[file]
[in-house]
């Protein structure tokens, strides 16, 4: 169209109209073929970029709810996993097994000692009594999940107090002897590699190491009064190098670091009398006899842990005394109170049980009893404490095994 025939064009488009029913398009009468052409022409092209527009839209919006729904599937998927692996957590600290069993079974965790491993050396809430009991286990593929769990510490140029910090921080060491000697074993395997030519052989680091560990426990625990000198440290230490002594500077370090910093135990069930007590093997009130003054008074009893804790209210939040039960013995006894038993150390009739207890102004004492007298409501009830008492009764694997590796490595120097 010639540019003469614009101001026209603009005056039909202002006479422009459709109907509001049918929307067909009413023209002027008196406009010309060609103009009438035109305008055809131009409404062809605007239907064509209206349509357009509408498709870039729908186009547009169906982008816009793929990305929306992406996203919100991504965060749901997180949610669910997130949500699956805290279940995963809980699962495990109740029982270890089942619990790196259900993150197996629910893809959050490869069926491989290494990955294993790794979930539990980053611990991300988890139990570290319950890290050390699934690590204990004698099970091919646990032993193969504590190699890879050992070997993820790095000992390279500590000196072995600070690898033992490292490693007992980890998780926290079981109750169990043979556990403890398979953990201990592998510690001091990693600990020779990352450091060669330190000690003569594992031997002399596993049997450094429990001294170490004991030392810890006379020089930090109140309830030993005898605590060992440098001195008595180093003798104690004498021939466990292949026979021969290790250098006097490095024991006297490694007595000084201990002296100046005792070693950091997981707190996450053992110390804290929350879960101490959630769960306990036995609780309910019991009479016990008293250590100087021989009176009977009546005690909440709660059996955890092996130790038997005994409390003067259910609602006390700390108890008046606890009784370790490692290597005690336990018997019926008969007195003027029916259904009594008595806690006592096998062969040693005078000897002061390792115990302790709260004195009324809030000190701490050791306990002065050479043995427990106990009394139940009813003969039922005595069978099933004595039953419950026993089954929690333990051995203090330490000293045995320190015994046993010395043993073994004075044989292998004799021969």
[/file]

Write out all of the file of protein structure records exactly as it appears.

[in-house]
């Protein structure tokens, strides 16, 4: 169209109209073929970029709810996993097994000692009594999940107090002897590699190491009064190098670091009398006899842990005394109170049980009893404490095994 025939064009488009029913398009009468052409022409092209527009839209919006729904599937998927692996957590600290069993079974965790491993050396809430009991286990593929769990510490140029910090921080060491000697074993395997030519052989680091560990426990625990000198440290230490002594500077370090910093135990069930007590093997009130003054008074009893804790209210939040039960013995006894038993150390009739207890102004004492007298409501009830008492009764694997590796490595120097 010639540019003469614009101001026209603009005056039909202002006479422009459709109907509001049918929307067909009413023209002027008196406009010309060609103009009438035109305008055809131009409404062809605007239907064509209206349509357009509408498709870039729908186009547009169906982008816009793929990305929306992406996203919100991504965060749901997180949610669910997130949500699956805290279940995963809980699962495990109740029982270890089942619990790196259900993150197996629910893809959050490869069926491989290494990955294993790794979930539990980053611990991300988890139990570290319950890290050390699934690590204990004698099970091919646990032993193969504590190699890879050992070997993820790095000992390279500590000196072995600070690898033992490292490693007992980890998780926290079981109750169990043979556990403890398979953990201990592998510690001091990693600990020779990352450091060669330190000690003569594992031997002399596993049997450094429990001294170490004991030392810890006379020089930090109140309830030993005898605590060992440098001195008595180093003798104690004498021939466990292949026979021969290790250098006097490095024991006297490694007595000084201990002296100046005792070693950091997981707190996450053992110390804290929350879960101490959630769960306990036995609780309910019991009479016990008293250590100087021989009176009977009546005690909440709660059996955890092996130790038997005994409390003067259910609602006390700390108890008046606890009784370790490692290597005690336990018997019926008969007195003027029916259904009594008595806690006592096998062969040693005078000897002061390792115990302790709260004195009324809030000190701490050791306990002065050479043995427990106990009394139940009813003969039922005595069978099933004595039953419950026993089954929690333990051995203090330490000293045995320190015994046993010395043993073994004075044989292998004799021969």